Digital public finance
The benefits of digital public finance systems were shown during the first year of the Covid-19 pandemic. Among 85 countries, those that were able to leverage digital databases and trusted data-sharing reached on average around half of their populations. More broadly, can a ‘strategic state’ embrace the technological revolution and use data and technology to drive down the cost of public services while improving outcomes, as former UK prime minister Tony Blair advocates?
Many e-procurement projects are not fulfilling their potential to make procurement systems more open, fair and sustainable. A new Open Contracting Partnership report makes eight recommendations and provides guidance on improving the conceptualisation, design, procurement and implementation of e-GP systems.
If you want to further explore how digital improves public spending, do register for our Budgets and Bytes event on 21 March.
Growing out of debt?
Reuters has a useful list of the countries that have defaulted (Ukraine, Sri Lanka, Zambia, Lebanon, Ghana) or are at imminent risk of doing so (Pakistan, Egypt, Tunisia, Malawi, El Salvador). Progress on debt restructuring is being held up by geopolitical tensions linked to where the burden of relief will lie. Lack of agreement is leading to long delays in approval of new IMF financing for countries, which wait for assurances that creditors are ready to negotiate a restructuring in line with the IMF's debt sustainability analysis. A new Global Sovereign Debt Roundtable has been established to address these issues. The first meeting in India was ‘talks about talks’ and the substance will need to wait for the next meeting at the IMF and World Bank Spring Meetings.
Beyond the slow pace of debt restructuring, a further issue is how to ensure that any restructuring deal puts in place conditions for future growth. After all, it can be argued that Africa’s debt problems in the 1990s were mainly the result of slow economic and export growth. Former African Development Bank Chief Economist, Celestin Monga, argues that debt sustainability analysis should take into account the vulnerability of African economies to commodity-price swings, dollar exchange-rate fluctuations, and rising interest rates in major economies by putting issues of external competitiveness and exchange-rate policies at its core. There also needs to be a greater focus on the quality of public investment and whether debt is being used to finance inclusive growth, rather than on arbitrary debt-to-GDP limits.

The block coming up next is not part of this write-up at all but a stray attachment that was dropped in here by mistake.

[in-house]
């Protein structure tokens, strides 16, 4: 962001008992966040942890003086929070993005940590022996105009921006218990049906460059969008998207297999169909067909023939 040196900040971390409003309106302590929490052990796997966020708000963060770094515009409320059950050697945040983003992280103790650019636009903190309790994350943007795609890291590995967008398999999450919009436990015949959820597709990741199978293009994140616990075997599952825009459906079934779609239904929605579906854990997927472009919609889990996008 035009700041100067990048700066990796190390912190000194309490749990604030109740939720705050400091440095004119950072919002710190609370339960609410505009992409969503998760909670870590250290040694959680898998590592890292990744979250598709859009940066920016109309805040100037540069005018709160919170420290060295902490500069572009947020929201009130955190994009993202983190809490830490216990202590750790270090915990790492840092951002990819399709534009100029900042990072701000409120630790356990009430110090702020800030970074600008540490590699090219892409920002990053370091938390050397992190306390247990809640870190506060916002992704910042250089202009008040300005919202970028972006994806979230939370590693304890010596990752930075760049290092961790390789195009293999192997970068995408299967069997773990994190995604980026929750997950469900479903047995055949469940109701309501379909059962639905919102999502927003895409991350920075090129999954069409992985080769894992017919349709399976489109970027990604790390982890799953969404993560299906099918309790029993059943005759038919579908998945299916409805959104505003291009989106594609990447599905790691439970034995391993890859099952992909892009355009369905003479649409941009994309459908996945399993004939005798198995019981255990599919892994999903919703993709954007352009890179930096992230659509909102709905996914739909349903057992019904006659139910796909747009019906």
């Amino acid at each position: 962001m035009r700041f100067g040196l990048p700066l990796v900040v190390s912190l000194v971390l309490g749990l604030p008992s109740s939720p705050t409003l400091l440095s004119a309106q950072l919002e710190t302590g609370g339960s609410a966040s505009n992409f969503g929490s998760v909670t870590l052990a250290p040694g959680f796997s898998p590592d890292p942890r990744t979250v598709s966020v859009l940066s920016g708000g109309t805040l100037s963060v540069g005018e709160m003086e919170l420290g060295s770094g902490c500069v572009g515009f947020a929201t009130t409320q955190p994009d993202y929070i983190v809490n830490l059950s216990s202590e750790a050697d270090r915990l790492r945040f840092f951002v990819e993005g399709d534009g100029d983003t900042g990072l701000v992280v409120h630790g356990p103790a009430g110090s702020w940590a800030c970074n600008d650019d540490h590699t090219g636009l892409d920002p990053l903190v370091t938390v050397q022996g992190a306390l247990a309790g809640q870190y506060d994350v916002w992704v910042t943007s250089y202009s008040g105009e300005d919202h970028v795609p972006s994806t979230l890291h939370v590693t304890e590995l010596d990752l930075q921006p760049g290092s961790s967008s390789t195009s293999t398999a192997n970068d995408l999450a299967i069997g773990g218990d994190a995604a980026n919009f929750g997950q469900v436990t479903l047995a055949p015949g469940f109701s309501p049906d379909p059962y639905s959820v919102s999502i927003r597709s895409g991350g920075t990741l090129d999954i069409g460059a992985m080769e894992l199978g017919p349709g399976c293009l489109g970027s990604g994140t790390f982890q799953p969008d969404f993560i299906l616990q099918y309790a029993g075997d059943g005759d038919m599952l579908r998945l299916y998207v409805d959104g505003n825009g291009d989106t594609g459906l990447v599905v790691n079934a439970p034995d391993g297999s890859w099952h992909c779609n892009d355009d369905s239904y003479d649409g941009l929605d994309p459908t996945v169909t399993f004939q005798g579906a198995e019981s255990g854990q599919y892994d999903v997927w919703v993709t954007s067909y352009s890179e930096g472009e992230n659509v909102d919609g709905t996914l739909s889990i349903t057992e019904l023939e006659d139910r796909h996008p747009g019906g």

Similarly, a new paper from a Finance for Development Lab team including Dani Rodrik argues that debt restructuring deals should be evaluated on whether they help to place economies on a green growth path. But future prospects for growth are lower than in the past so deeper debt reduction will be needed over longer time horizons. They argue that IFIs will be the main source of financing, connecting this to the MDB reform agenda, and that conditionality needs to shift from a primary emphasis on meeting macroeconomic targets towards the reforms and investments needed to drive growth.
Gains from a global minimum corporation tax
New research from Gabriel Zucman and Ludvig Wier estimates that corporate profit shifting to tax havens has continued to increase, rising from $616 billion in 2015 to nearly $1 trillion in 2019, suggesting that the 2016 OECD and G20 Base Erosion and Profit Shifting (BEPS) package has had little impact. In 2019, 37% of the overseas profits of the world’s biggest multinationals was shifted to tax havens, up from 20% in 2012, leading to losses of around 10% of total corporate tax revenues in 2019. They argue that a global minimum tax rate would largely eliminate profit-shifting to tax havens.
The OECD has presented its progress report on the two-pillar international tax reform package to the G20. Pillar two is a 15% minimum effective corporation tax rate along the lines advocated by Zucman and Wier (although it has been criticised for the rate being too low and only applying to firms with revenue above €750 million). It reports that a number of countries are moving legislation on the global minimum tax forwards, and the African Tax Administration Forum has developed implementation guidance for its members. It also reports that it is now estimating higher revenue gains from the reforms than previously. The minimum global tax rate is now expected to result in annual global revenue gains of around $220 billion, or 9% of global corporate income tax revenues. It projects that as a proportion of current corporate tax revenues, developing countries will gain more than advanced economies.
This is corroborated in new research from the World Bank: it looks at the distribution of effective corporate tax rates across firm size in 13 countries low- and middle-income countries. It finds an inverse-U shape as small firms have lower effective rates due to reduced statutory tax rates and being more likely to register losses. Tax rates are also lower for the largest firms due to tax incentives, and a third of the top 1% of firms face effective corporate tax rates below the global minimum tax of 15%. The global minimum tax would raise corporate tax revenue by 27% in the median country in the sample.